7 June 2015

Amber Wallis and Ari Athans at Edwina Corlette Gallery

Words: Saskia Edwards
Images: Jonathan Rae

The uncanny was a concept first characterised by Sigmund Freud in his essay Das Unheimliche. It’s that feeling when something looks simultaneously distinctly familiar and distinctly unfamiliar. It’s probably how you felt when you watched The Polar Express or saw a RealDoll or maybe that time you went to Madame Tussauds.

Within Amber Wallis’ work the uncanny takes on a different shape. In her paintings you catch glimpses of recognisable forms - a cactus, palm trees, clouds. But at the same time they look totally alien; like the landscapes have been melted, contorted and warped.

“A lot of people can read what they want into it and they might see objects or land or sex or what have you,” says Amber.

“And I think that’s an interesting place because it’s kind of neither here nor there. So then it’s not super obvious.

“I find straight portraiture or straight landscape, I just get a bit bored of it. If I’m painting myself, it’s something that gets a bit stuck for me.

“So I do like that space where things are a little bit confusing.”

Amber’s works tread the precarious line of representation and abstraction. Forms often fall off the precipice of reality into a more visceral interpretation of the objects or landscapes. It’s also a method of Australian artist Ken Whisson.

“I just love the way he composes his imagery and especially his earlier works.

“There’s just something, that line between abstraction and representation, and once you’re going down that path it does become about the painting and the formal qualities of it and I just think he nailed it, I just think he’s an amazing painter.”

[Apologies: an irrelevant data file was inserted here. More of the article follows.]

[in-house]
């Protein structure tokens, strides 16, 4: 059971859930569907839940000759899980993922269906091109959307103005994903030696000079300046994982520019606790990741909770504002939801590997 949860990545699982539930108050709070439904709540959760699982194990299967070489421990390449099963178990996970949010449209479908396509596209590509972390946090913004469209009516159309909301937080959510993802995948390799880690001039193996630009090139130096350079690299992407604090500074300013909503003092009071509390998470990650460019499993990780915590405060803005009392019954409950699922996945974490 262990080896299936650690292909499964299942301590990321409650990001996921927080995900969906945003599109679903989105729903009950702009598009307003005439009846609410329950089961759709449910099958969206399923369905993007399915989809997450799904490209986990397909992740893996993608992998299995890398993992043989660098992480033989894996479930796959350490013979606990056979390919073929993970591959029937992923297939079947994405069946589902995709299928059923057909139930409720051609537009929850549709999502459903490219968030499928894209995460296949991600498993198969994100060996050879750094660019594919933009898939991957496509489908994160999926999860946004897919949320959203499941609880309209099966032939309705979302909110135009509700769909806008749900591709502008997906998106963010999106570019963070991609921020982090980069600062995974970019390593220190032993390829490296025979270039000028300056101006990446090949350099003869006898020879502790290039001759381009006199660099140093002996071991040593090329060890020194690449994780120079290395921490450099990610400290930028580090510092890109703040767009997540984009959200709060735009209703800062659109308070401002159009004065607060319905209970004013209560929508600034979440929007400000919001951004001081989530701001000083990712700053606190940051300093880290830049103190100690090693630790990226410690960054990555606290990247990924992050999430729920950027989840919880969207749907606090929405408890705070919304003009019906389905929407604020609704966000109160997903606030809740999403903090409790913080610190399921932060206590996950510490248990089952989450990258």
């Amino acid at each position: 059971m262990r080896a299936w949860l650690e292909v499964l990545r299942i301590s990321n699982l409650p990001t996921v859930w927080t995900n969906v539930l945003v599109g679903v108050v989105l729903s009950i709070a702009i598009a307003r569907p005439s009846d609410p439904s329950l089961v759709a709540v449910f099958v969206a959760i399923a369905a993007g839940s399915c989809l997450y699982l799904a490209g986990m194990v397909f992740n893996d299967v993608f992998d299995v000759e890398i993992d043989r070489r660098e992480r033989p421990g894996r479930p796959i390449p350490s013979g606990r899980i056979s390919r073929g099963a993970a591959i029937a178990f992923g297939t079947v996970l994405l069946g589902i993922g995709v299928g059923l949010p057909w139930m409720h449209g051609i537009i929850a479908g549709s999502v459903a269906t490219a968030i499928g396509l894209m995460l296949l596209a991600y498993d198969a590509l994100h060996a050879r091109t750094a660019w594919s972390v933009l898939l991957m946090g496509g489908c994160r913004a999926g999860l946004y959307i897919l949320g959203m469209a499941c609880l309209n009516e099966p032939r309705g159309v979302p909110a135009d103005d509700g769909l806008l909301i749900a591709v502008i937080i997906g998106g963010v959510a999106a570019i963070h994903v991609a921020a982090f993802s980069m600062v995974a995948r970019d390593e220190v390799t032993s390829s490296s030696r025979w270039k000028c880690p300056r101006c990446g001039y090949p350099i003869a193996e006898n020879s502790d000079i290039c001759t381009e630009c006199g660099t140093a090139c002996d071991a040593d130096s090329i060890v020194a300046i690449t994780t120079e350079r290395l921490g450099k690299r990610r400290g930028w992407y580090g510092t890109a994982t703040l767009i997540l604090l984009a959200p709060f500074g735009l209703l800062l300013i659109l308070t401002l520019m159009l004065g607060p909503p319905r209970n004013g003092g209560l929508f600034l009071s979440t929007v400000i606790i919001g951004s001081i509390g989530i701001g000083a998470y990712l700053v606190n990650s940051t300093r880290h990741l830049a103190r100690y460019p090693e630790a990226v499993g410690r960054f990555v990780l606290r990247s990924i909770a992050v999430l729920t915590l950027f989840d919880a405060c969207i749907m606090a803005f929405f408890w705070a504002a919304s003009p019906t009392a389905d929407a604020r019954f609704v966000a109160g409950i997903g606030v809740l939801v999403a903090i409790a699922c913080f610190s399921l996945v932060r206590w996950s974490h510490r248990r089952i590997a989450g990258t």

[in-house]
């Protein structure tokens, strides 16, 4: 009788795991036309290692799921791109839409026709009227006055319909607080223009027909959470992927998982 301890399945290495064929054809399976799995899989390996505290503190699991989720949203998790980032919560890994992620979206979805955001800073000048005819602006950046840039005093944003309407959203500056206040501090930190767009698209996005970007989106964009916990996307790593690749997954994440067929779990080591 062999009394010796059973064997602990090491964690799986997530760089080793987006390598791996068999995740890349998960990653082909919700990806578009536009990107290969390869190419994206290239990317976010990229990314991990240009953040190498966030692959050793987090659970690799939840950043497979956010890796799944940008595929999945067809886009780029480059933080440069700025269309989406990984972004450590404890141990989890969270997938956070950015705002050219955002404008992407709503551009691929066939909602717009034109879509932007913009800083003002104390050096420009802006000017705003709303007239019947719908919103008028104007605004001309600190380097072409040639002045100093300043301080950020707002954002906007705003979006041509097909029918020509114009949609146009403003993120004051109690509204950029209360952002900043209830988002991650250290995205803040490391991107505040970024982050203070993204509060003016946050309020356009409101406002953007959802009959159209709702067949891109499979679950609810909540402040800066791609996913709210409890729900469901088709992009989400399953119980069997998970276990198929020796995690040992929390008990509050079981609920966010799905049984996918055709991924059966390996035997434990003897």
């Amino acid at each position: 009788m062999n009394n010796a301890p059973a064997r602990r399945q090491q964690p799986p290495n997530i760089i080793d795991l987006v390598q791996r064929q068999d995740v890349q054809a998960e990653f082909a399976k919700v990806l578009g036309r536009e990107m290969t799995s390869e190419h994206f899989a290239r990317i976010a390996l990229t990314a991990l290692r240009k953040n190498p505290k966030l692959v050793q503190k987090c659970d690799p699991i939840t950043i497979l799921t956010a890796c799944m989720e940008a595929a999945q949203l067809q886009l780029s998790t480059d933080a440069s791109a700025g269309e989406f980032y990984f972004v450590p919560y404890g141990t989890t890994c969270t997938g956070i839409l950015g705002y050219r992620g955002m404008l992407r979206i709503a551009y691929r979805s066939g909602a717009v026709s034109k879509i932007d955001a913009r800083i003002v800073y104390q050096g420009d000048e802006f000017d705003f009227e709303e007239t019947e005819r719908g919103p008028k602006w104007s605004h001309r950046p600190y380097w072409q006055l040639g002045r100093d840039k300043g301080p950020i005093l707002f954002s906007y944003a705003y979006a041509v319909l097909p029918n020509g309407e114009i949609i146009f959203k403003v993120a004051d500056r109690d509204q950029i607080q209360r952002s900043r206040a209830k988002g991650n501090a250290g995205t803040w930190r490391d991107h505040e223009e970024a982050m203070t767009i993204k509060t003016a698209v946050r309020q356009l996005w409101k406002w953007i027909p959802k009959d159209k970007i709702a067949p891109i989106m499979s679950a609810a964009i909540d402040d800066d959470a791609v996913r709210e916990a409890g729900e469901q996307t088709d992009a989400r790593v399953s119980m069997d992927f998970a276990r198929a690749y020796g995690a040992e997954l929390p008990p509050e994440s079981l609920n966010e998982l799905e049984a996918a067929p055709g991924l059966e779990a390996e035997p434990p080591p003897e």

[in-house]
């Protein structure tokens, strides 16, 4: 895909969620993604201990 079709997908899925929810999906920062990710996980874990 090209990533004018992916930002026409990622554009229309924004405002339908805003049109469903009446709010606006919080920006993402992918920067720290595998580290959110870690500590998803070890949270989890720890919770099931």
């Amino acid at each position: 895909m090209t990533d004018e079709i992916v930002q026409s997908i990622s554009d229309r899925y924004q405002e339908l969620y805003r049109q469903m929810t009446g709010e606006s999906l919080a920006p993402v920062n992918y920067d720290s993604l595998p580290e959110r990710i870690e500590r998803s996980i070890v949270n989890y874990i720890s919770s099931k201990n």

Inherent in Amber’s works is her emotional state. Her mother died a few years ago and that grief has been laced through her process.

“Well you go through big heavy grief stuff you get very aware of the preciousness of life, the fragility of it.

“I think thematically, I was thinking of my mum and a lot of the objects she used to have around the house.

“She used to be a ceramics artist and in the back of my mind, I was sort of thinking of that stuff.

“I don’t think it shows in the work that much, but I know that it’s been created in that space.”

In validation of her talent, Amber was awarded the Brett Whiteley Travelling Art Scholarship.

“It meant that I have continued to have an art career one way or another.

“It really changed my life, enabled me to travel and be funded while I travel and make art for the first time in a full-time capacity for a certain amount of time.”

Now Amber is preparing for the Sydney Contemporary in September. But for now you can see her exhibition at Edwina Corlette Gallery. And really, you can see whatever you want in the uncanny. 

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